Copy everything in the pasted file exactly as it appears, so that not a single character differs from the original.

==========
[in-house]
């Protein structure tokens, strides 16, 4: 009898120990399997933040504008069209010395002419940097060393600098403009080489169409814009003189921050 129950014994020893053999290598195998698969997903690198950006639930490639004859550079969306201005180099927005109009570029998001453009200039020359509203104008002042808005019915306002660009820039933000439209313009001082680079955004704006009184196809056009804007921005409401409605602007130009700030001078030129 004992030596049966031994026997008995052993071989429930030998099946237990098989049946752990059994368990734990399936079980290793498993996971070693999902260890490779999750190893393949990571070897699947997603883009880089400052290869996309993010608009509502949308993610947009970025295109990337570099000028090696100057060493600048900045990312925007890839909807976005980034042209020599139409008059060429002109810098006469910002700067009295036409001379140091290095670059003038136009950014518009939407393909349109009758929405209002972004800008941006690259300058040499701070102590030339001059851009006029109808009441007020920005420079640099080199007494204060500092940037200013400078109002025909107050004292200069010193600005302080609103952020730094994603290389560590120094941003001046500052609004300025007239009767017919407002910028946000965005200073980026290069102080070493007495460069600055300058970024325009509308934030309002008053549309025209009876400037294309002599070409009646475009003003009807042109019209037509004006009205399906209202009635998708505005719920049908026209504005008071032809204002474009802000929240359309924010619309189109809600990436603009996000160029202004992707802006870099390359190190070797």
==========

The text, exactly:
[in-house]
């Protein structure tokens, strides 16, 4: 009898120990399997933040504008069209010395002419940097060393600098403009080489169409814009003189921050 129950014994020893053999290598195998698969997903690198950006639930490639004859550079969306201005180099927005109009570029998001453009200039020359509203104008002042808005019915306002660009820039933000439209313009001082680079955004704006009184196809056009804007921005409401409605602007130009700030001078030129 004992030596049966031994026997008995052993071989429930030998099946237990098989049946752990059994368990734990399936079980290793498993996971070693999902260890490779999750190893393949990571070897699947997603883009880089400052290869996309993010608009509502949308993610947009970025295109990337570099000028090696100057060493600048900045990312925007890839909807976005980034042209020599139409008059060429002109810098006469910002700067009295036409001379140091290095670059003038136009950014518009939407393909349109009758929405209002972004800008941006690259300058040499701070102590030339001059851009006029109808009441007020920005420079640099080199007494204060500092940037200013400078109002025909107050004292200069010193600005302080609103952020730094994603290389560590120094941003001046500052609004300025007239009767017919407002910028946000965005200073980026290069102080070493007495460069600055300058970024325009509308934030309002008053549309025209009876400037294309002599070409009646475009003003009807042109019209037509004006009205399906209202009635998708505005719920049908026209504005008071032809204002474009802000929240359309924010619309189109809600990436603009996000160029202004992707802006870099390359190190070797």